Tripod Holes 44

unidentified hermit crabs in beach grasses at Fort Fisher, NC
N 33°57’37.10″ W 77°56’31.87″ Google Earth location

The best time to see something like this is early morning, and it should be clear that the barnacle-encrusted shell in the middle is housing a hermit crab – they all are, actually, and they typically forage at night to early morning in the beach grasses immediately adjacent to the waterline. I’ve only ever been there in summer though, so I can’t say for sure whether you can see them in other seasons, but I don’t think they hibernate – colder weather might just make them remain in deeper water or something. I don’t have a resource to identify hermit crabs, but looking at those legs, I’d be inclined to say these are thinstripe hermit crabs (Clibanarius vittatus,) which seem to be very common on the Atlantic seaboard. They’re aquatic, but as long as they keep some water within their shells to moisten their gills, they can forage on land for a while. This was right at the mouth of the Cape Fear River where it drained into the Atlantic Ocean, so brackish water – I’ve found shrimp several kilometers further upriver.

A little trick: if you see any shell of this approximate shape (typically whelks or conchs,) on land or under the water’s surface, and the opening is facing down, it’s probably occupied – the weight is opposite the opening so empty shells will usually be turned upwards by wave action. Even if the crab gets overturned, it knows that facing down is ideal and won’t waste any time righting itself when it feels that it’s safe to do so. Depending on the size of the occupant, when withdrawn the legs may be way up inside, almost entirely out of sight, so never assume such shells are empty if you’re collecting them.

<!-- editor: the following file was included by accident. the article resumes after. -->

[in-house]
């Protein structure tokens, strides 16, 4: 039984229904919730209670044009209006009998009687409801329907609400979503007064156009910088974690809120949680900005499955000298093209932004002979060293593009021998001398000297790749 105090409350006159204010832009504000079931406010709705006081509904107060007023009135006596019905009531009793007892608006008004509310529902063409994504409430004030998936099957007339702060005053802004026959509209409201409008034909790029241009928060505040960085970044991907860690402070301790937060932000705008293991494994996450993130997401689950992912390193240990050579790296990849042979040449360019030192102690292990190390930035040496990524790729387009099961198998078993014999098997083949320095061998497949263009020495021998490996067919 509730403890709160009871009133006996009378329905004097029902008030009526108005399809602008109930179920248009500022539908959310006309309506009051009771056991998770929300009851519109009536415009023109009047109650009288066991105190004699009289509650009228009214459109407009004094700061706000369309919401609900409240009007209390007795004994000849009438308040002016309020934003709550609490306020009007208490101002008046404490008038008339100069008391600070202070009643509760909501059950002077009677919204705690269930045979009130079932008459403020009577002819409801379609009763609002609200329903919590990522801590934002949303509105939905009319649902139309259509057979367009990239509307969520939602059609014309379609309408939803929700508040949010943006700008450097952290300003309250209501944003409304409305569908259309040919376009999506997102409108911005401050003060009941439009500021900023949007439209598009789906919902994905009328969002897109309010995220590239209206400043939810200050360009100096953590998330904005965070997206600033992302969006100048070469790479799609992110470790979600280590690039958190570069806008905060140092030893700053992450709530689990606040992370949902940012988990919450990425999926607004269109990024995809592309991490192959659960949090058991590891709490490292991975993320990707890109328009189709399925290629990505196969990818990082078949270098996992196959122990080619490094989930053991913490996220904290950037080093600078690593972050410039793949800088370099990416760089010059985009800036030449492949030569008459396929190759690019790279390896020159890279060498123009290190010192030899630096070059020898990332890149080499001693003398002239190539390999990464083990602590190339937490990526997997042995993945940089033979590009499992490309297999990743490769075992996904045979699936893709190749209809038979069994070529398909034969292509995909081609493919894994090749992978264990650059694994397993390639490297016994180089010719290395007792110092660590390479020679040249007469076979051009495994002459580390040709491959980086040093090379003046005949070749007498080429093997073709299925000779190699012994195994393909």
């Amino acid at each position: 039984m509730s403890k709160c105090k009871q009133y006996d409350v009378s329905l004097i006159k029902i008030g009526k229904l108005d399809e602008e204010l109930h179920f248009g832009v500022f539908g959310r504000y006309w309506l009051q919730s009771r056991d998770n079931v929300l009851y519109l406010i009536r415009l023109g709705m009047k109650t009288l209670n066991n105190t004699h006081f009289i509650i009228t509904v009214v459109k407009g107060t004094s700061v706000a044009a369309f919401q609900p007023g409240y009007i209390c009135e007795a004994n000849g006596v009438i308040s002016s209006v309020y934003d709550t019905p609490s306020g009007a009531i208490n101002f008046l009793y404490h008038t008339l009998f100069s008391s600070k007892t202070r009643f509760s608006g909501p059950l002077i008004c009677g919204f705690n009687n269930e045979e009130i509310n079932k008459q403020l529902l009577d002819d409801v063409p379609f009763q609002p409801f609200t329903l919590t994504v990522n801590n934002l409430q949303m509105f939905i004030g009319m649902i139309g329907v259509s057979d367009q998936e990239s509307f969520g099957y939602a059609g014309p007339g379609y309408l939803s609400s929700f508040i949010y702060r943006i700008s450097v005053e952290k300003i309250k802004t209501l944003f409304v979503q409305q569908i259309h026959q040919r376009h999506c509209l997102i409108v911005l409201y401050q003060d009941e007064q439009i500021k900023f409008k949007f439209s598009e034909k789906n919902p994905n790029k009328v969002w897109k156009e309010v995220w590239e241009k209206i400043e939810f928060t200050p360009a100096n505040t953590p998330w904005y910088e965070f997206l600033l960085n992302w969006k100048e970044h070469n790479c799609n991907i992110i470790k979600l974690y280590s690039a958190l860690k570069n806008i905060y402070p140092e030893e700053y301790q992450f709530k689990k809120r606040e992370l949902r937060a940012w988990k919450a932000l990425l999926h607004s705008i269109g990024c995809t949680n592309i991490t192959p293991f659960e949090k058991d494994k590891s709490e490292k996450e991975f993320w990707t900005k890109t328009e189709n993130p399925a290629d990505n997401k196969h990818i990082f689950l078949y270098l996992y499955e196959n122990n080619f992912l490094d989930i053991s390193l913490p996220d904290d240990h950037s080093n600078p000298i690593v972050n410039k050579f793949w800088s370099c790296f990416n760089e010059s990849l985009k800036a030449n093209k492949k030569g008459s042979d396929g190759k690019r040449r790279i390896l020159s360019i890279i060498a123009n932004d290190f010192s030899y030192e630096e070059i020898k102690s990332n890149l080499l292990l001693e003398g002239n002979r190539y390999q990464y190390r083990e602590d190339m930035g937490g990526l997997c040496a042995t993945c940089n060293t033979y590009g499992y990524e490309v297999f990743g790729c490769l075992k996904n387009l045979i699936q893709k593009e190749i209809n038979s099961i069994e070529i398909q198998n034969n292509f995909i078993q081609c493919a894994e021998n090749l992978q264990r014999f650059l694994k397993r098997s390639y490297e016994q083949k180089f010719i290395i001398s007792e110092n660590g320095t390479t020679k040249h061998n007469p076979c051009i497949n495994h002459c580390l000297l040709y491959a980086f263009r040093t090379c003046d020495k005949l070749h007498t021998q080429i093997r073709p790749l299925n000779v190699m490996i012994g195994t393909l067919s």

They will usually withdraw when they sense danger, but within a minute or two, if things remain quiet, they’ll emerge only partially, observing the surroundings for a short while, before they fully extend their legs and get back to business. I waited out a couple of the larger ones to see what they did, and watched as one trundled right over to the ‘cliff’ (not half a meter tall, but impressive to these guys) where the turf had broken away from wave action, and without hesitation plunged over. The shell clattered and rolled across where the soil gave way to the beach sand, then sat motionless for a couple of minutes before the occupant re-emerged and continued on its journey; it had withdrawn in a split second as the shell toppled over the edge and apparently such knocks don’t have any serious affect.

The number of crabs on the beach that morning (thirteen years ago) was staggering – the grasses were literally crawling with them, and I endeavored to do a wider shot to show this, but the grasses were a little too thick and the crabs too small (ranging from 1-4 cm,) so all that really showed were paler blobs that could have been rocks or chewing gum or anything. Video would have worked better, but I didn’t have the ability at the time, and not the time on subsequent returns. Maybe next year.

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